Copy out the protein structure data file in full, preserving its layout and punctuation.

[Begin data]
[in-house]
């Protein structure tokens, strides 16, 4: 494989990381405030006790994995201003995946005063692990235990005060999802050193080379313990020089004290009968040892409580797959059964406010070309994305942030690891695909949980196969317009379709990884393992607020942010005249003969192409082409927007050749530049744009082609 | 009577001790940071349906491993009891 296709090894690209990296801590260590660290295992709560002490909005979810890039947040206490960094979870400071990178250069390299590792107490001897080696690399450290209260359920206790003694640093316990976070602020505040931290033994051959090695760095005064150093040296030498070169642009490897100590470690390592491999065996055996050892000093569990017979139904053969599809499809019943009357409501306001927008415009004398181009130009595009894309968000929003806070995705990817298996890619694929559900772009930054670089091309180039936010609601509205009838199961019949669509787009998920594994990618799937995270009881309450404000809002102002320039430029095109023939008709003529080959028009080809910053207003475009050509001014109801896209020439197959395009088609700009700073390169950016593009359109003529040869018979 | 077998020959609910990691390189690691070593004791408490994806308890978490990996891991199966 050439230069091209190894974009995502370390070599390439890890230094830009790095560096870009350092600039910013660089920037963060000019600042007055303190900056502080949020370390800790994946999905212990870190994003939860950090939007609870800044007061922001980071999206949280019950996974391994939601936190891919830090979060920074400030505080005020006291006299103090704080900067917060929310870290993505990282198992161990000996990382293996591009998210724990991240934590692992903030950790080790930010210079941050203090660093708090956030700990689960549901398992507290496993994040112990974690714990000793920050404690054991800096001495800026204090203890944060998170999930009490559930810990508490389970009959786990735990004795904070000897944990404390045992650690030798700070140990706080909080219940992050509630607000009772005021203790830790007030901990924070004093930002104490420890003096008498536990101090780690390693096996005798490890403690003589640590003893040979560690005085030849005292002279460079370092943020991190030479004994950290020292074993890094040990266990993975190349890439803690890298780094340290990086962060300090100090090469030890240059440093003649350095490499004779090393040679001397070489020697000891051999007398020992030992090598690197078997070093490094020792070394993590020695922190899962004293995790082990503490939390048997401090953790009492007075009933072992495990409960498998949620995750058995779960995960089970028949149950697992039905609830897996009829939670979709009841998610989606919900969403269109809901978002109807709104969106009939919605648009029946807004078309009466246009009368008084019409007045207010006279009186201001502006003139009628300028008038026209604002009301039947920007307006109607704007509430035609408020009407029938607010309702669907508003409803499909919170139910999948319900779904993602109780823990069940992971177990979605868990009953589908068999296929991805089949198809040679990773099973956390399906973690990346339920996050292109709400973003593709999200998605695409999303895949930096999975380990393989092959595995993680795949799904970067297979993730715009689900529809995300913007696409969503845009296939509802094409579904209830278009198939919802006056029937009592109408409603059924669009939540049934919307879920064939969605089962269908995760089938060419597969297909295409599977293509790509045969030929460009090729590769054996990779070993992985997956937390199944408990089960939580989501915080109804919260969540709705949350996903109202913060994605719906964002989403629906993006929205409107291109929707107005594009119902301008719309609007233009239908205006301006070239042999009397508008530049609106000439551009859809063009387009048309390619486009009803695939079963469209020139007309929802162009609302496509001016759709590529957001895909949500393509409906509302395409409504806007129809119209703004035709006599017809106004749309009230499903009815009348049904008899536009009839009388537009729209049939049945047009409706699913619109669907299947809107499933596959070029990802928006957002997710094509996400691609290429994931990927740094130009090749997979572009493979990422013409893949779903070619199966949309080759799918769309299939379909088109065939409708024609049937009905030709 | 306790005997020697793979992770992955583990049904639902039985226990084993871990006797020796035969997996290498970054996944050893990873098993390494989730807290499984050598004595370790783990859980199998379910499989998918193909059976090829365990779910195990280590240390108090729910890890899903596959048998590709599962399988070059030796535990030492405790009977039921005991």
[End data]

[in-house]
């Protein structure tokens, strides 16, 4: 494989990381405030006790994995201003995946005063692990235990005060999802050193080379313990020089004290009968040892409580797959059964406010070309994305942030690891695909949980196969317009379709990884393992607020942010005249003969192409082409927007050749530049744009082609 | 009577001790940071349906491993009891 296709090894690209990296801590260590660290295992709560002490909005979810890039947040206490960094979870400071990178250069390299590792107490001897080696690399450290209260359920206790003694640093316990976070602020505040931290033994051959090695760095005064150093040296030498070169642009490897100590470690390592491999065996055996050892000093569990017979139904053969599809499809019943009357409501306001927008415009004398181009130009595009894309968000929003806070995705990817298996890619694929559900772009930054670089091309180039936010609601509205009838199961019949669509787009998920594994990618799937995270009881309450404000809002102002320039430029095109023939008709003529080959028009080809910053207003475009050509001014109801896209020439197959395009088609700009700073390169950016593009359109003529040869018979 | 077998020959609910990691390189690691070593004791408490994806308890978490990996891991199966 050439230069091209190894974009995502370390070599390439890890230094830009790095560096870009350092600039910013660089920037963060000019600042007055303190900056502080949020370390800790994946999905212990870190994003939860950090939007609870800044007061922001980071999206949280019950996974391994939601936190891919830090979060920074400030505080005020006291006299103090704080900067917060929310870290993505990282198992161990000996990382293996591009998210724990991240934590692992903030950790080790930010210079941050203090660093708090956030700990689960549901398992507290496993994040112990974690714990000793920050404690054991800096001495800026204090203890944060998170999930009490559930810990508490389970009959786990735990004795904070000897944990404390045992650690030798700070140990706080909080219940992050509630607000009772005021203790830790007030901990924070004093930002104490420890003096008498536990101090780690390693096996005798490890403690003589640590003893040979560690005085030849005292002279460079370092943020991190030479004994950290020292074993890094040990266990993975190349890439803690890298780094340290990086962060300090100090090469030890240059440093003649350095490499004779090393040679001397070489020697000891051999007398020992030992090598690197078997070093490094020792070394993590020695922190899962004293995790082990503490939390048997401090953790009492007075009933072992495990409960498998949620995750058995779960995960089970028949149950697992039905609830897996009829939670979709009841998610989606919900969403269109809901978002109807709104969106009939919605648009029946807004078309009466246009009368008084019409007045207010006279009186201001502006003139009628300028008038026209604002009301039947920007307006109607704007509430035609408020009407029938607010309702669907508003409803499909919170139910999948319900779904993602109780823990069940992971177990979605868990009953589908068999296929991805089949198809040679990773099973956390399906973690990346339920996050292109709400973003593709999200998605695409999303895949930096999975380990393989092959595995993680795949799904970067297979993730715009689900529809995300913007696409969503845009296939509802094409579904209830278009198939919802006056029937009592109408409603059924669009939540049934919307879920064939969605089962269908995760089938060419597969297909295409599977293509790509045969030929460009090729590769054996990779070993992985997956937390199944408990089960939580989501915080109804919260969540709705949350996903109202913060994605719906964002989403629906993006929205409107291109929707107005594009119902301008719309609007233009239908205006301006070239042999009397508008530049609106000439551009859809063009387009048309390619486009009803695939079963469209020139007309929802162009609302496509001016759709590529957001895909949500393509409906509302395409409504806007129809119209703004035709006599017809106004749309009230499903009815009348049904008899536009009839009388537009729209049939049945047009409706699913619109669907299947809107499933596959070029990802928006957002997710094509996400691609290429994931990927740094130009090749997979572009493979990422013409893949779903070619199966949309080759799918769309299939379909088109065939409708024609049937009905030709 | 306790005997020697793979992770992955583990049904639902039985226990084993871990006797020796035969997996290498970054996944050893990873098993390494989730807290499984050598004595370790783990859980199998379910499989998918193909059976090829365990779910195990280590240390108090729910890890899903596959048998590709599962399988070059030796535990030492405790009977039921005991």